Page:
Jessica Rath’s current exhibition, “A Better Nectar,” at the University Art Museum at CSU Long Beach, is equal parts sculpture, sound and science—the latter abetted by microscopes, collected spores, and photographs of a science lab inhabited by a mysterious translucent purple tube maze. The exhibition focuses on “the plight of bees,” but goes far beyond your typical segment on a TV news broadcast. Walking from room to room, one encounters a human-scaled interpretation of hatched bumblebee nests, sculptural stamens depicted thousands of times beyond their natural scale, scientific animations of how bees “see,” and photographic documentation of bee-related research. Finding the right term to summarize Rath’s approach is tricky: multi-faceted? multi-disciplinary? multi-mind-boggling? In talking with Rath, she settles on the term “multiplatform”— for the time being anyway, she adds with a laugh.
Rath’s fascination with bumblebees initially took root while at a residency program at the Headlands Center for the Arts. She was then working out what would become her installation “Song to Snore” (2008) at the Torrance Art Museum, curated by Kristina Newhouse. While chasing down field recordings of a bird for her TAM installation, Rath encountered a building where a bee’s nest had fallen to the ground. The moment proved to be a revelation. In an effort to keep warm in the cold November air, hundreds of bumblebees were “tumbling and interweaving to create heat, you could hear the exoskeletons and wings, churning, weaving and vibrating their bodies… that sound was so incredible and it stayed with me.”
This initial inspiration incubated while she worked on other projects. “Can I recreate that on a human scale?” she wondered, “Not just the sound, but the sensorial experience. I started thinking about bees, but it was still about five years off.” During this time, Rath gave birth to her daughter, whose breath was recorded and fused in alternation with the Headlands’ bird’s song to complete the conceptual core of the “Song to Snore” exhibition. This composition led her to connect with composer Robert Hoehn, who would become an integral factor to the current exhibition. Remarkably, over this same period, the composer would nurture a similar interest and become a beekeeper with a hive on his property. “So I went to his roof, to ‘meet the bees’ about one-and-a-half years ago,” she describes, “ when a swarm of bees came down the street… thousands of bees.” She followed the swarm for about a block before returning to Hoehn. “We were giddy,” she recalls, “and then, it was easy. Hard work, but a collaboration… when projects have their own volition, you just follow them. You try to keep up.”
“Keeping up” included numerous collaborations, all of which manifest in the core installation of the exhibition, Resonant Nest—a seemingly simple, yet deceptively complex work. Three separate clusters of hatched, human-scaled bumblebee eggs created in a honey-beige colored resin occupy the central gallery at UAM. The sound of the bees, reinterpreted and composed by Hoehn, and performed by 40 members of CSULB’s high-caliber Bob Cole Conservatory of Music Chamber Choir under the direction of Dr. Jonathan Talberg, fills the room from speakers nestled within the nest. The score itself varies, from “Cold Huddle” to “Afternoon Forage” in response to changes in the time of day, temperature, weather, and even the visitors to the gallery space. The acoustics of the installation were designed in collaboration with Chicago sound “technician” Ian Schneller, who owns Specimen Products where he builds custom electric guitars, tube amplifiers and audio horn speakers. Rath contacted Schneller to assist in designing the speakers and casting the individual cells of the nest. Here the sounds of the individual voices and harmonies resonate within each nest, while the “single foragers” seem to roam throughout the room, from nest to nest.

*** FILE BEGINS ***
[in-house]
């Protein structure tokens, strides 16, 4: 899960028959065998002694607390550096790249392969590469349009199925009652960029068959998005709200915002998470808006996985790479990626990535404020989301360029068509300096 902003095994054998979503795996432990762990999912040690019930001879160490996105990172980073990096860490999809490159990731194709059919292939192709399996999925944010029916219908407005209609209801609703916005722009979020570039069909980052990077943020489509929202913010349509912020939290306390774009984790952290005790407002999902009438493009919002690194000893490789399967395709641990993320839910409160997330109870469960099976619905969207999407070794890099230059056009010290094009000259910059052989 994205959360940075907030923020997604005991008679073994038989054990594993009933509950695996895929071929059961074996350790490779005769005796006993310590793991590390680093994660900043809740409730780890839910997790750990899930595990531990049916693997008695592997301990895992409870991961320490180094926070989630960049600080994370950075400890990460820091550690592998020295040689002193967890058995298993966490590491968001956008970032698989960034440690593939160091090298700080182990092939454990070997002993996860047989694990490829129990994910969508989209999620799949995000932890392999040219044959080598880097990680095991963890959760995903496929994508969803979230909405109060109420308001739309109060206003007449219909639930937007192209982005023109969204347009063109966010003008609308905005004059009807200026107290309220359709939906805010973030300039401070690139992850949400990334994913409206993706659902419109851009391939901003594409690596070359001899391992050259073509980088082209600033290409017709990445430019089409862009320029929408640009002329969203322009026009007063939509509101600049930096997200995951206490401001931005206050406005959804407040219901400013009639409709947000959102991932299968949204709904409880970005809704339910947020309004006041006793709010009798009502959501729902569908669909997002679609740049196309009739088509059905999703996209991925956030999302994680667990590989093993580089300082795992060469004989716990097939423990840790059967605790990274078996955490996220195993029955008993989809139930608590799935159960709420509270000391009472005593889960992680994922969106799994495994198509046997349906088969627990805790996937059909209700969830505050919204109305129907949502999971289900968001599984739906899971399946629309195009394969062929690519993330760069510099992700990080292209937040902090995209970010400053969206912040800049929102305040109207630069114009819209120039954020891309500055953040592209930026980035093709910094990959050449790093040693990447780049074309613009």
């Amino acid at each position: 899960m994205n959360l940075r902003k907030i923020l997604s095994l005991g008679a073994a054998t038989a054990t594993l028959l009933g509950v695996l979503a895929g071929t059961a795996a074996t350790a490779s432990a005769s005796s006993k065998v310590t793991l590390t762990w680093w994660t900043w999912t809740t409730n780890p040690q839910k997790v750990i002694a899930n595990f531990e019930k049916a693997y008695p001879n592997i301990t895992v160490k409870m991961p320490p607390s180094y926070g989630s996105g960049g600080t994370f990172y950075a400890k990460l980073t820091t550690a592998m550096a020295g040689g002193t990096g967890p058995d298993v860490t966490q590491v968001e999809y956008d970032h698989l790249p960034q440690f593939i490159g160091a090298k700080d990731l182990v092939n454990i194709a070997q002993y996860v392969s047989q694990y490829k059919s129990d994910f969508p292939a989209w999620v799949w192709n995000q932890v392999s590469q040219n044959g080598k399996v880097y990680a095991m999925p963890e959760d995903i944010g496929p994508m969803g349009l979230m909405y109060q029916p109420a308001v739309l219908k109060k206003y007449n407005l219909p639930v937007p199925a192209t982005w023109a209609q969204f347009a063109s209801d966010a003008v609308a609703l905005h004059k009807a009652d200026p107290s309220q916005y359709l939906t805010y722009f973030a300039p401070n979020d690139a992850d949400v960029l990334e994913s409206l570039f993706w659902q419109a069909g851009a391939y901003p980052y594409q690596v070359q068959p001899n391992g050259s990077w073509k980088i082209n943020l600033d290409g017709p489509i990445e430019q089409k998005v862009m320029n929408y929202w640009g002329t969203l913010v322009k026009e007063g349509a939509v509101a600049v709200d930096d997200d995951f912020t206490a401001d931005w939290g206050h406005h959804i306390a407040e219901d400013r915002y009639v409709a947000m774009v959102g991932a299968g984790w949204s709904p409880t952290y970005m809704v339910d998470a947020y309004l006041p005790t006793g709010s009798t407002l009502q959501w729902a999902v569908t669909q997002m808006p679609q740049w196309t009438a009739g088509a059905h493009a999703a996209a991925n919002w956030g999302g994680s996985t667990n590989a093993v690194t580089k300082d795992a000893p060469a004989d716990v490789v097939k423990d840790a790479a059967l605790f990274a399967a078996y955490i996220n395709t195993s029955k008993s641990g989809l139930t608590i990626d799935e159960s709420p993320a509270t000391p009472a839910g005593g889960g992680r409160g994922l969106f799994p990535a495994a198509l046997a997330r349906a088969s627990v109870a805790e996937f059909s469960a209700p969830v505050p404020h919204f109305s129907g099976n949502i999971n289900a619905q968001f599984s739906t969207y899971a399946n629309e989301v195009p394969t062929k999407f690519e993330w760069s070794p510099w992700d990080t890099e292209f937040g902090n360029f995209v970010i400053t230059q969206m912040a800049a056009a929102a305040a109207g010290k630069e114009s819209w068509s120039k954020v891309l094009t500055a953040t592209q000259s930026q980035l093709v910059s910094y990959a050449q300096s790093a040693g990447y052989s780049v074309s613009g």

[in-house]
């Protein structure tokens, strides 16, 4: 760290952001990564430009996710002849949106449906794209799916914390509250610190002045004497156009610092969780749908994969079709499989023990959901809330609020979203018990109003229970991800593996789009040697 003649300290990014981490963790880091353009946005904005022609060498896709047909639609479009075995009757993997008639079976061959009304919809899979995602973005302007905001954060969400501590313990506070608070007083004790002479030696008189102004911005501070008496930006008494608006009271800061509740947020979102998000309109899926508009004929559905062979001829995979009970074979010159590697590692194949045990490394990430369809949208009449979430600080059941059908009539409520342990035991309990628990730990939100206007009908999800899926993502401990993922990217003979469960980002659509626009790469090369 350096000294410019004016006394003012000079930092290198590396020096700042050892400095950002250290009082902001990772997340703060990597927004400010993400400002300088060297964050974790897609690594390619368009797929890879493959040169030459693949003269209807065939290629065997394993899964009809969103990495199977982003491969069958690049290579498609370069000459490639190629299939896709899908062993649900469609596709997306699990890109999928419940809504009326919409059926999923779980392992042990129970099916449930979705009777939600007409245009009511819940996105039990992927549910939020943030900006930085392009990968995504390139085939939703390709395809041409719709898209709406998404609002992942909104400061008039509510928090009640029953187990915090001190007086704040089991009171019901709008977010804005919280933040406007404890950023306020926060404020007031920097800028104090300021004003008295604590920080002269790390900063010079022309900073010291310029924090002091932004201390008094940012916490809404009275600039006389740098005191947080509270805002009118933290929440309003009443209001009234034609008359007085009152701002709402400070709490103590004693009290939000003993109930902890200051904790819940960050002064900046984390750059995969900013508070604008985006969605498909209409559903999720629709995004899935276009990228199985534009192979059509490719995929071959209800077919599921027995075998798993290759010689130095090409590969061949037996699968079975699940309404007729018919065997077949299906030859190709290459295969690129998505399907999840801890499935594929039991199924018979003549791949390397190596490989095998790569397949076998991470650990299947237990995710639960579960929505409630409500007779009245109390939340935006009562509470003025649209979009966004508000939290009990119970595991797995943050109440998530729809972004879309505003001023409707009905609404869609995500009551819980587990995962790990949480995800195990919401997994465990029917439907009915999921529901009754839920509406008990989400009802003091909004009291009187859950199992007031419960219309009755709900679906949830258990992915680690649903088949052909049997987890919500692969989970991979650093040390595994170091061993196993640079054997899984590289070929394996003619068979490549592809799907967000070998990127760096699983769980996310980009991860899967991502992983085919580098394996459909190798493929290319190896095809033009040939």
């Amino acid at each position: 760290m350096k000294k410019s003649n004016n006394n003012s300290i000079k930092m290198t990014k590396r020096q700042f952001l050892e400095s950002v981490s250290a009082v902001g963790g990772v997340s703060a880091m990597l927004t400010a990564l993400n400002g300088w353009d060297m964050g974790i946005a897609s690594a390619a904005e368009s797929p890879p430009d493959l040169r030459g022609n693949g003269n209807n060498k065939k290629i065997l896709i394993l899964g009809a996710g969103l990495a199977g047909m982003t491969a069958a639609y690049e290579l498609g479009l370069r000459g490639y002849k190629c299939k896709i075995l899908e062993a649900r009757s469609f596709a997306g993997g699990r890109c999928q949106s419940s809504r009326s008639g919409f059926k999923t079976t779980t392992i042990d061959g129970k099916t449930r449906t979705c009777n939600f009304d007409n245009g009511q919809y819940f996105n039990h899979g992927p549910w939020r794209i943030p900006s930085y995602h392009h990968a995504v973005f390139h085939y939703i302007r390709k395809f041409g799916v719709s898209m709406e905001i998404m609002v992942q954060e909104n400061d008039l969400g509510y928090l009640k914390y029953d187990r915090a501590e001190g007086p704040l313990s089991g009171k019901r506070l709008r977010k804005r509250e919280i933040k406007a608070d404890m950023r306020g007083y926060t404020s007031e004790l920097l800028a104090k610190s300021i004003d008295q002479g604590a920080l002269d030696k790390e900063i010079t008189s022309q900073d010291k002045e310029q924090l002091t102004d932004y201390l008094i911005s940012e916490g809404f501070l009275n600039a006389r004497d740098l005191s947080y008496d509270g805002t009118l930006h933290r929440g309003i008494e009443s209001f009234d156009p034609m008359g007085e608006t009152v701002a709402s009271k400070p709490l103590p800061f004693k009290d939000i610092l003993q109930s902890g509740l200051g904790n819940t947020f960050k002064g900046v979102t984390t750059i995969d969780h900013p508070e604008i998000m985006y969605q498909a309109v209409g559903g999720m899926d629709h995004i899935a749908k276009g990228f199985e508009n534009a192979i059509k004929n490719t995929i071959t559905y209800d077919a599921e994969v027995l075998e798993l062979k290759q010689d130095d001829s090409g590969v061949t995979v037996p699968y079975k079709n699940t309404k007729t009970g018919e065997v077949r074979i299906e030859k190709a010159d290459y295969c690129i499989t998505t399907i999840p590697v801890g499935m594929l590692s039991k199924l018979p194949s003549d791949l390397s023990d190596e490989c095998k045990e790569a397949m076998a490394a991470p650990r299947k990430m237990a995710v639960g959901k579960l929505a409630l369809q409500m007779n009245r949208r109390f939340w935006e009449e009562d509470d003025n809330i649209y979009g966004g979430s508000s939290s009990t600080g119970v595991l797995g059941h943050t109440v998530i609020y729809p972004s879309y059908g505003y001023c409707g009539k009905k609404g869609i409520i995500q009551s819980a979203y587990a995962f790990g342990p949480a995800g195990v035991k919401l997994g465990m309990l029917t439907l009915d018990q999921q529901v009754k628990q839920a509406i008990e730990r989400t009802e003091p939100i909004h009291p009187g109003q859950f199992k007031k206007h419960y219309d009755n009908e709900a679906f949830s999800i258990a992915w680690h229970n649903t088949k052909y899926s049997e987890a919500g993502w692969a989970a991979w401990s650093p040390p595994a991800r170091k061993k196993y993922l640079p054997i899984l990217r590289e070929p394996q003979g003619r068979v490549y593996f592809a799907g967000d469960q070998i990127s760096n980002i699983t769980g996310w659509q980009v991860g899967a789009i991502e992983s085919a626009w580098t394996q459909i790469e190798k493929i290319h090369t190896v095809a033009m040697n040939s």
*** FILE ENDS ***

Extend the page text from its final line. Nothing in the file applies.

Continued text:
Another vital collaboration was with Anne Leonard and her team at the University of Nevada, Reno, who shared years of research with the artist for this project. Leonard’s specialty is the topic of “buzz pollination,” in which a plant has evolved so as to only release pollen for a distinct vibration of a certain pollinator, such as the bumblebee, making their ecological and agricultural role all the more important. Rath represents the idea of buzz pollination with two human-scaled sculptures of Tomato and Manzanita Anthers. Standing under the larger-than-life Manzanita pod, the sound component of the work is hypnotic: recordings of human breath made from exhaling through a bass saxophone. The vibrations of the reed simmer just below the surface, with an occasional overtone. The slight variations in the breath range from building tension to utter relaxation, as though capturing the sense of release of pollen to the bee.
“A Better Nectar” continues Rath’s previous explorations of the intersections of agriculture and commerce, genetics, aesthetics and desire, with Take me to the apple breeder (2012-13), and a series of works in various media on the subject of tomatoes, collectively titled Ripe. Thus, it is unsurprising to learn that Rath, who received her MFA from CalArts in 1996, grew up on a farm in the Missouri Ozarks. Her father was a farmer; her mother and, later, stepfather were both artists. Rath recalls, “I’ve never not been making art… there was no difference between studying science and art. Art was always a way to make meaning.” In her art, and worldview, it is all connected. “I am trying to create a space where you can have your own experience.”